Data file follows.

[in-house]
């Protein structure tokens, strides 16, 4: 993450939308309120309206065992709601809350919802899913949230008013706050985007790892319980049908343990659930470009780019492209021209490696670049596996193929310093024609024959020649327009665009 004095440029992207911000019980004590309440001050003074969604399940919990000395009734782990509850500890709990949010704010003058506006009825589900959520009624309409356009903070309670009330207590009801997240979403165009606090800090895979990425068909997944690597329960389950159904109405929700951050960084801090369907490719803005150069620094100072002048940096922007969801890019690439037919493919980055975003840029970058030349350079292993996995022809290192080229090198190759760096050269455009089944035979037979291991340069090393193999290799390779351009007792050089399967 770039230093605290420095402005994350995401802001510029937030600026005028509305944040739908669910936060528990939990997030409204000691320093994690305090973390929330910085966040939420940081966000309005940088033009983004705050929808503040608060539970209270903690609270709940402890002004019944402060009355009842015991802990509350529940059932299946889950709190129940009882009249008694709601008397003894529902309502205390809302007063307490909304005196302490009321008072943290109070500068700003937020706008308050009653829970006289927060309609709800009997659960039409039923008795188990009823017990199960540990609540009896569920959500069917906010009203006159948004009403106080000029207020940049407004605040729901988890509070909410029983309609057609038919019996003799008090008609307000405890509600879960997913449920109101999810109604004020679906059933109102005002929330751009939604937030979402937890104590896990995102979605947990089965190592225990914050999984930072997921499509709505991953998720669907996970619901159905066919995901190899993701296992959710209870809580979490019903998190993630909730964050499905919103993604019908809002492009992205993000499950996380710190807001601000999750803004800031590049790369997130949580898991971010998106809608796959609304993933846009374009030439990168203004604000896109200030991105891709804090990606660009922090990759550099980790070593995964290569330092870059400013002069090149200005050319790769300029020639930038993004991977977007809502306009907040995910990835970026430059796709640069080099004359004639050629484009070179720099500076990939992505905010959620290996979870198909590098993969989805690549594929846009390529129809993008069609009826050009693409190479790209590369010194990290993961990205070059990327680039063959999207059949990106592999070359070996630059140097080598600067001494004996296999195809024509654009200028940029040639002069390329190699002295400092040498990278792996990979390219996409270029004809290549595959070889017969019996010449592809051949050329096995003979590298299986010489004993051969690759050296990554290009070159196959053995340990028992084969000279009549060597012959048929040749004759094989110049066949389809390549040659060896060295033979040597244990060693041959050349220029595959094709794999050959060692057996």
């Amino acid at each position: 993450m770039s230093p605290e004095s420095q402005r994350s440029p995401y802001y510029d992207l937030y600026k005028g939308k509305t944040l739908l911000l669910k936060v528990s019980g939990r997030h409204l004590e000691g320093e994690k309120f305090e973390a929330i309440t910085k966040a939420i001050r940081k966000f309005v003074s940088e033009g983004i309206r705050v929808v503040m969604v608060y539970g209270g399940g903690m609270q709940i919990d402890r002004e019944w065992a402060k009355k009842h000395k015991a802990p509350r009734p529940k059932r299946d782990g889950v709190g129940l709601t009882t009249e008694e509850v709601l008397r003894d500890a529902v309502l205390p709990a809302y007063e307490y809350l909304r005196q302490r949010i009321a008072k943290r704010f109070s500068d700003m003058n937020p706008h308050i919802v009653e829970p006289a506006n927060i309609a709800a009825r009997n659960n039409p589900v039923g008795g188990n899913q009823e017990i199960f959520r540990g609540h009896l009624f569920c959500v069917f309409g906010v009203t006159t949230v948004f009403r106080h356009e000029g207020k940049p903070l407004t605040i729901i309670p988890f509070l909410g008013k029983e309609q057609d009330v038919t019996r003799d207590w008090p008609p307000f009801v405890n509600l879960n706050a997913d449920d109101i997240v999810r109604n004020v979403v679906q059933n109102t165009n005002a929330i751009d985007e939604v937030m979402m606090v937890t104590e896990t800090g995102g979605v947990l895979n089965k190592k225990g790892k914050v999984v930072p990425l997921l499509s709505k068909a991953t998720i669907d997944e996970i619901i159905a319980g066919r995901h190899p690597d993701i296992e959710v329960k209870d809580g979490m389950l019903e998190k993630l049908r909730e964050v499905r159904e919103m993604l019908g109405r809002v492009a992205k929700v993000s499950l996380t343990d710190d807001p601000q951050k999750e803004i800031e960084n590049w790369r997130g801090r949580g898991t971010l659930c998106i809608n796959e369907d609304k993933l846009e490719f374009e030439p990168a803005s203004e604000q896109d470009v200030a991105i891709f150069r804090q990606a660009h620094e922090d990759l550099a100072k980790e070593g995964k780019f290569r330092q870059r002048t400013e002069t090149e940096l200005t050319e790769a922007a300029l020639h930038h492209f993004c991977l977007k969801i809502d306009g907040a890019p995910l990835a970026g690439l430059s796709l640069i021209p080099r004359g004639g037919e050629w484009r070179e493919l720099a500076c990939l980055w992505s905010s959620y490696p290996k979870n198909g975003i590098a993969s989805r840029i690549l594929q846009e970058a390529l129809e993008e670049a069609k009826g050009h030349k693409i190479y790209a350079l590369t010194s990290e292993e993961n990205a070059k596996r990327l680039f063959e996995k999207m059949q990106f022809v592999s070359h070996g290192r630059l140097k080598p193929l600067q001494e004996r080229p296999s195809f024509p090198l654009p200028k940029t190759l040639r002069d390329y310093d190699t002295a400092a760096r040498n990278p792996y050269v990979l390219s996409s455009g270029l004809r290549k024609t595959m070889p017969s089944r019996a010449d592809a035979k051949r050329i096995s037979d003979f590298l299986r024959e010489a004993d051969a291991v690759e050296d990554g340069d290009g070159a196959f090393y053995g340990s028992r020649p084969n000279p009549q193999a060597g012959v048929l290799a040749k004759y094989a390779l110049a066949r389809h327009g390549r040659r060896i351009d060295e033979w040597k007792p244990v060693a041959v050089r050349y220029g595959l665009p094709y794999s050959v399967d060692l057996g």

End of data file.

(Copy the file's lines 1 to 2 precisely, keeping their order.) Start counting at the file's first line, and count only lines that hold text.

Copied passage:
[in-house]
């Protein structure tokens, strides 16, 4: 993450939308309120309206065992709601809350919802899913949230008013706050985007790892319980049908343990659930470009780019492209021209490696670049596996193929310093024609024959020649327009665009 004095440029992207911000019980004590309440001050003074969604399940919990000395009734782990509850500890709990949010704010003058506006009825589900959520009624309409356009903070309670009330207590009801997240979403165009606090800090895979990425068909997944690597329960389950159904109405929700951050960084801090369907490719803005150069620094100072002048940096922007969801890019690439037919493919980055975003840029970058030349350079292993996995022809290192080229090198190759760096050269455009089944035979037979291991340069090393193999290799390779351009007792050089399967 770039230093605290420095402005994350995401802001510029937030600026005028509305944040739908669910936060528990939990997030409204000691320093994690305090973390929330910085966040939420940081966000309005940088033009983004705050929808503040608060539970209270903690609270709940402890002004019944402060009355009842015991802990509350529940059932299946889950709190129940009882009249008694709601008397003894529902309502205390809302007063307490909304005196302490009321008072943290109070500068700003937020706008308050009653829970006289927060309609709800009997659960039409039923008795188990009823017990199960540990609540009896569920959500069917906010009203006159948004009403106080000029207020940049407004605040729901988890509070909410029983309609057609038919019996003799008090008609307000405890509600879960997913449920109101999810109604004020679906059933109102005002929330751009939604937030979402937890104590896990995102979605947990089965190592225990914050999984930072997921499509709505991953998720669907996970619901159905066919995901190899993701296992959710209870809580979490019903998190993630909730964050499905919103993604019908809002492009992205993000499950996380710190807001601000999750803004800031590049790369997130949580898991971010998106809608796959609304993933846009374009030439990168203004604000896109200030991105891709804090990606660009922090990759550099980790070593995964290569330092870059400013002069090149200005050319790769300029020639930038993004991977977007809502306009907040995910990835970026430059796709640069080099004359004639050629484009070179720099500076990939992505905010959620290996979870198909590098993969989805690549594929846009390529129809993008069609009826050009693409190479790209590369010194990290993961990205070059990327680039063959999207059949990106592999070359070996630059140097080598600067001494004996296999195809024509654009200028940029040639002069390329190699002295400092040498990278792996990979390219996409270029004809290549595959070889017969019996010449592809051949050329096995003979590298299986010489004993051969690759050296990554290009070159196959053995340990028992084969000279009549060597012959048929040749004759094989110049066949389809390549040659060896060295033979040597244990060693041959050349220029595959094709794999050959060692057996």